A new exhibition and installation by artist Zina Saro-Wiwa and anthropologist David Pratten comes to the Pitt Rivers Museum 28 January 2023 – 7 January 2024.
The entrance to the Pitt Rivers Museum is through the Oxford University Museum of Natural History (OUMNH) on Parks Road, Oxford, OX1 3PW.
UNMASKED spirit in the city is a daring new exhibit that delves into the personal stories behind modern masquerade in the Niger Delta area of Nigeria. It questions traditional museology, unveiling the costumed dancers and their emotional and financial worlds.
Masquerade is a public spectacle based on disguise. It conceals and resists knowledge. In many ways it is unknowable. In ethnographic museums such as the Pitt Rivers Museum, masks are presented as if they reveal the mysteries of a culture and its cosmology. Museums pin them down in glass vitrines and furnish them with explanatory labels.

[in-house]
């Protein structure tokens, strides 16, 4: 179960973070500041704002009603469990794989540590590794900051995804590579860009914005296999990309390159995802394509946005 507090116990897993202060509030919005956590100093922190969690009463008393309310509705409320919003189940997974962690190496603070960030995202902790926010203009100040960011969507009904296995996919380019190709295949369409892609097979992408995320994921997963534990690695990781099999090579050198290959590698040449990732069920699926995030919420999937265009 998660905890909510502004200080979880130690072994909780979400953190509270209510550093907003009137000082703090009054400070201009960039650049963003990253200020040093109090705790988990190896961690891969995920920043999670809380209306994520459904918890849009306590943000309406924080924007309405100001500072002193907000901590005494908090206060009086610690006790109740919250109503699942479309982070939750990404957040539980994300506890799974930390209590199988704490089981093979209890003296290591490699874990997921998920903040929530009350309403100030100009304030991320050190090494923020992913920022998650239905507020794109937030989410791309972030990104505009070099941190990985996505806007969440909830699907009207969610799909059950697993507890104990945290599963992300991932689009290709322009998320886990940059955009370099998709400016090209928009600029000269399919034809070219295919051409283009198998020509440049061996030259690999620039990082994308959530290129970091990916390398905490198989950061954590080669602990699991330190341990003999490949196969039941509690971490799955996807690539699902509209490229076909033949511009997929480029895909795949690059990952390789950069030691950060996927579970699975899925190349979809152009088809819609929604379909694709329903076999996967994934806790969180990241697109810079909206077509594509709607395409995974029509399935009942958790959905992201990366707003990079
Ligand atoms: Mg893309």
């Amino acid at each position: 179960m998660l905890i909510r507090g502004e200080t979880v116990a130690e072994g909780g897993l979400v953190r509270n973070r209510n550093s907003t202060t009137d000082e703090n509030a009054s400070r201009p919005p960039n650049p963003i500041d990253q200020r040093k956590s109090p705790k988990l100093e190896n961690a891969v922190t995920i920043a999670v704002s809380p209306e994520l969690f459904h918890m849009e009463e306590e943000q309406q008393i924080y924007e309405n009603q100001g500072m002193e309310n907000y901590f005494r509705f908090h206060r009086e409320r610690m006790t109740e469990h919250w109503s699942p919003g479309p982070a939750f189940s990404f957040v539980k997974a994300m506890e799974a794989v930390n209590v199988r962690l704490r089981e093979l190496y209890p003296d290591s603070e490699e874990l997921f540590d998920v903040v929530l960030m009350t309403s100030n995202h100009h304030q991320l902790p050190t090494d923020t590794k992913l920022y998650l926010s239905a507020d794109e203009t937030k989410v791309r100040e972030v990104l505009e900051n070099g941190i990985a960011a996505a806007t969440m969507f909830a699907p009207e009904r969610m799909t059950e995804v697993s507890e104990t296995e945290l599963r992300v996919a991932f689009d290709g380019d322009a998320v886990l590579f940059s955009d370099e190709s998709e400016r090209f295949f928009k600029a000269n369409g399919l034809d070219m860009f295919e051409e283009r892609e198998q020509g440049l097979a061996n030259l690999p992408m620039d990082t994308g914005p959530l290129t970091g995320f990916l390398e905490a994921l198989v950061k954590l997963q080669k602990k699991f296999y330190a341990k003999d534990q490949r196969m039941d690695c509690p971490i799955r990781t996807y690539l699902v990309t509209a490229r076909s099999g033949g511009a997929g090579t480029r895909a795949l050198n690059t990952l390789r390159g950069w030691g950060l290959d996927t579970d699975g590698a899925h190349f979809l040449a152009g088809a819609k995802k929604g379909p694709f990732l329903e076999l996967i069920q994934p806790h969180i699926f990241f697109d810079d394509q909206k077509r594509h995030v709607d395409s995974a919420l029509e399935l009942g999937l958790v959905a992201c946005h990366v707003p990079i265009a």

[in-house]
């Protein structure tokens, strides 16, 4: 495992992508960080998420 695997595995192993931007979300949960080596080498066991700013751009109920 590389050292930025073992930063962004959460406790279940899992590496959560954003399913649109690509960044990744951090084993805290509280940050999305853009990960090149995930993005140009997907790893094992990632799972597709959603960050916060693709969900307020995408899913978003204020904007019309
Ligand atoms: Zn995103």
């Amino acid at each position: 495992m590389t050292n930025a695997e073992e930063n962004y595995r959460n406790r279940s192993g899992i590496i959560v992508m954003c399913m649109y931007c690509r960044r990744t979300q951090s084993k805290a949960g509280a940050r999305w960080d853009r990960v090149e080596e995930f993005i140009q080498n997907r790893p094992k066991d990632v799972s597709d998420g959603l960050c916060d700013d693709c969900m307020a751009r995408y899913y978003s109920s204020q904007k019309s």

As a result, African masks are often presented as static symbols of the identity and material culture of rural communities from a bygone era. But masking has always been current, reflecting the times in which it is performed, and the landscapes – including cities – that masked spirits encounter.
A collaboration between Port Harcourt-born British-Nigerian artist Zina Saro-Wiwa and Oxford anthropologist David Pratten, Unmasked tells a very different story about the meaning of masquerade. The show’s focal point is a modern urban masquerade tradition called Agaba, which comprises of young and middle-aged men, who often work in the underbelly of Port Harcourt society but use masquerade as a way to express themselves, make money and provide social cohesion and protection.